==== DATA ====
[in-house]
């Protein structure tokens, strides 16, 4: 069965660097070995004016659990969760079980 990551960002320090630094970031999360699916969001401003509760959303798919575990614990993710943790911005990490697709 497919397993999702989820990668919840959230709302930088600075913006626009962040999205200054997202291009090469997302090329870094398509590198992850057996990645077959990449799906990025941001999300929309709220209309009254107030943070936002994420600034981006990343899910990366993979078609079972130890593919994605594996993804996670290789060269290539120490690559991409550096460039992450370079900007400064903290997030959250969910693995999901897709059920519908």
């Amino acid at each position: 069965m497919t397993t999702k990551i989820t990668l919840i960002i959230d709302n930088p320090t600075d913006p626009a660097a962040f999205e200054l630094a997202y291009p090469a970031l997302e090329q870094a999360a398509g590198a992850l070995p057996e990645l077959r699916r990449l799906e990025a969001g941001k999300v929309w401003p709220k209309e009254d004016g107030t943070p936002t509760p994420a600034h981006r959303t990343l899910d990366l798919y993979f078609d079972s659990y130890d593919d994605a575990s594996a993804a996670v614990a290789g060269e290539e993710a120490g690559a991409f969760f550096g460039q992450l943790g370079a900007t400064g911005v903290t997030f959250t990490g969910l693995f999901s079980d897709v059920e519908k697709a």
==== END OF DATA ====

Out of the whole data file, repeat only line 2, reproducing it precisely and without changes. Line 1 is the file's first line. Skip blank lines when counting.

């Protein structure tokens, strides 16, 4: 069965660097070995004016659990969760079980 990551960002320090630094970031999360699916969001401003509760959303798919575990614990993710943790911005990490697709 497919397993999702989820990668919840959230709302930088600075913006626009962040999205200054997202291009090469997302090329870094398509590198992850057996990645077959990449799906990025941001999300929309709220209309009254107030943070936002994420600034981006990343899910990366993979078609079972130890593919994605594996993804996670290789060269290539120490690559991409550096460039992450370079900007400064903290997030959250969910693995999901897709059920519908």